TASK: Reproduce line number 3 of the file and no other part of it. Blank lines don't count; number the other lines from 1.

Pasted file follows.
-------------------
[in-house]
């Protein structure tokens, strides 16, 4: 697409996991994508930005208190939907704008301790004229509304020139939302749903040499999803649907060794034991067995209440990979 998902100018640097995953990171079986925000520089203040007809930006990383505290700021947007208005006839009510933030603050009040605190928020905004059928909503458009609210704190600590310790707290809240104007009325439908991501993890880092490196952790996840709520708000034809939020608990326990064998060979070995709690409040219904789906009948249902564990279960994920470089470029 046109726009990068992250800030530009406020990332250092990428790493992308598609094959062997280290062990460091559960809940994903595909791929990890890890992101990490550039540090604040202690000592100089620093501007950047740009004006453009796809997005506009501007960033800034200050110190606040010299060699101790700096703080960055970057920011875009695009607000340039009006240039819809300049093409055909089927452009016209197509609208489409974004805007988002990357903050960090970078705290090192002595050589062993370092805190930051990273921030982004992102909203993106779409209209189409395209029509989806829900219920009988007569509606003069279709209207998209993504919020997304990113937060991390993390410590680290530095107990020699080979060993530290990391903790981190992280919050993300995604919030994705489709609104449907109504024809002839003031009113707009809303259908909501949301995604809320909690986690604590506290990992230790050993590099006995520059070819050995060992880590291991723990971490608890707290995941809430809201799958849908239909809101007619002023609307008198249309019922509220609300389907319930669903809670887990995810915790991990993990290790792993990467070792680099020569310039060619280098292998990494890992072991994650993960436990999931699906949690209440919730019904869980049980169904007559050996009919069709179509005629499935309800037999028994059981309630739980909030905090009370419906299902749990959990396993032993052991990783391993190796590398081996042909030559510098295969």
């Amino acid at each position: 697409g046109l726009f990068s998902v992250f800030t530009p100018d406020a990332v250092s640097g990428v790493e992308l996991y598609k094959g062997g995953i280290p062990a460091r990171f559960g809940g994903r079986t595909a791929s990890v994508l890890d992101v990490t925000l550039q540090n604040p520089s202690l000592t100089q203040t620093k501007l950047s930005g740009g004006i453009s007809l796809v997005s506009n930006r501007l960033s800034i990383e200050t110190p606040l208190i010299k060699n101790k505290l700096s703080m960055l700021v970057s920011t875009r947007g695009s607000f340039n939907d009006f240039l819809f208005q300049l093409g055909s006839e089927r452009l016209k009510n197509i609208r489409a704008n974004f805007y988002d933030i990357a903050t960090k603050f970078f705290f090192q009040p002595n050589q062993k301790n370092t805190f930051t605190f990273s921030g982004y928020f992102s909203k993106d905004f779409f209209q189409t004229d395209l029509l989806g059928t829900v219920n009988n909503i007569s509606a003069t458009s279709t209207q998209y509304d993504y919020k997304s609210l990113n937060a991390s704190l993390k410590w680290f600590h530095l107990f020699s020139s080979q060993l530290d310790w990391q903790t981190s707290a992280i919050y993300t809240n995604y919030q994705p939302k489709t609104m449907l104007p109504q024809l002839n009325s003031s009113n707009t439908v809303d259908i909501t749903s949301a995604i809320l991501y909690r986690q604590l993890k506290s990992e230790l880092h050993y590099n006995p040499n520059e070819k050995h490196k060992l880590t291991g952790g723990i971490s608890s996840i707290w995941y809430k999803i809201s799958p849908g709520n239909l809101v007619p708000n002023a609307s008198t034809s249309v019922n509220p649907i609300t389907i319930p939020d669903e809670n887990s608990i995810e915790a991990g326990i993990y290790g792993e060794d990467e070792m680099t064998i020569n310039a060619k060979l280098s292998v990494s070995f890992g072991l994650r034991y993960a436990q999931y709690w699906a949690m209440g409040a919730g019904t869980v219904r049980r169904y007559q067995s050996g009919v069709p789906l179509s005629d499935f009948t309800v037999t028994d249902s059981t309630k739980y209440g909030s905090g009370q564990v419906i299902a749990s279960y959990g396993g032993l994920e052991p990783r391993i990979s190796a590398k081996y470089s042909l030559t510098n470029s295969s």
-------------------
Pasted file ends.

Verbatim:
């Amino acid at each position: 697409g046109l726009f990068s998902v992250f800030t530009p100018d406020a990332v250092s640097g990428v790493e992308l996991y598609k094959g062997g995953i280290p062990a460091r990171f559960g809940g994903r079986t595909a791929s990890v994508l890890d992101v990490t925000l550039q540090n604040p520089s202690l000592t100089q203040t620093k501007l950047s930005g740009g004006i453009s007809l796809v997005s506009n930006r501007l960033s800034i990383e200050t110190p606040l208190i010299k060699n101790k505290l700096s703080m960055l700021v970057s920011t875009r947007g695009s607000f340039n939907d009006f240039l819809f208005q300049l093409g055909s006839e089927r452009l016209k009510n197509i609208r489409a704008n974004f805007y988002d933030i990357a903050t960090k603050f970078f705290f090192q009040p002595n050589q062993k301790n370092t805190f930051t605190f990273s921030g982004y928020f992102s909203k993106d905004f779409f209209q189409t004229d395209l029509l989806g059928t829900v219920n009988n909503i007569s509606a003069t458009s279709t209207q998209y509304d993504y919020k997304s609210l990113n937060a991390s704190l993390k410590w680290f600590h530095l107990f020699s020139s080979q060993l530290d310790w990391q903790t981190s707290a992280i919050y993300t809240n995604y919030q994705p939302k489709t609104m449907l104007p109504q024809l002839n009325s003031s009113n707009t439908v809303d259908i909501t749903s949301a995604i809320l991501y909690r986690q604590l993890k506290s990992e230790l880092h050993y590099n006995p040499n520059e070819k050995h490196k060992l880590t291991g952790g723990i971490s608890s996840i707290w995941y809430k999803i809201s799958p849908g709520n239909l809101v007619p708000n002023a609307s008198t034809s249309v019922n509220p649907i609300t389907i319930p939020d669903e809670n887990s608990i995810e915790a991990g326990i993990y290790g792993e060794d990467e070792m680099t064998i020569n310039a060619k060979l280098s292998v990494s070995f890992g072991l994650r034991y993960a436990q999931y709690w699906a949690m209440g409040a919730g019904t869980v219904r049980r169904y007559q067995s050996g009919v069709p789906l179509s005629d499935f009948t309800v037999t028994d249902s059981t309630k739980y209440g909030s905090g009370q564990v419906i299902a749990s279960y959990g396993g032993l994920e052991p990783r391993i990979s190796a590398k081996y470089s042909l030559t510098n470029s295969s």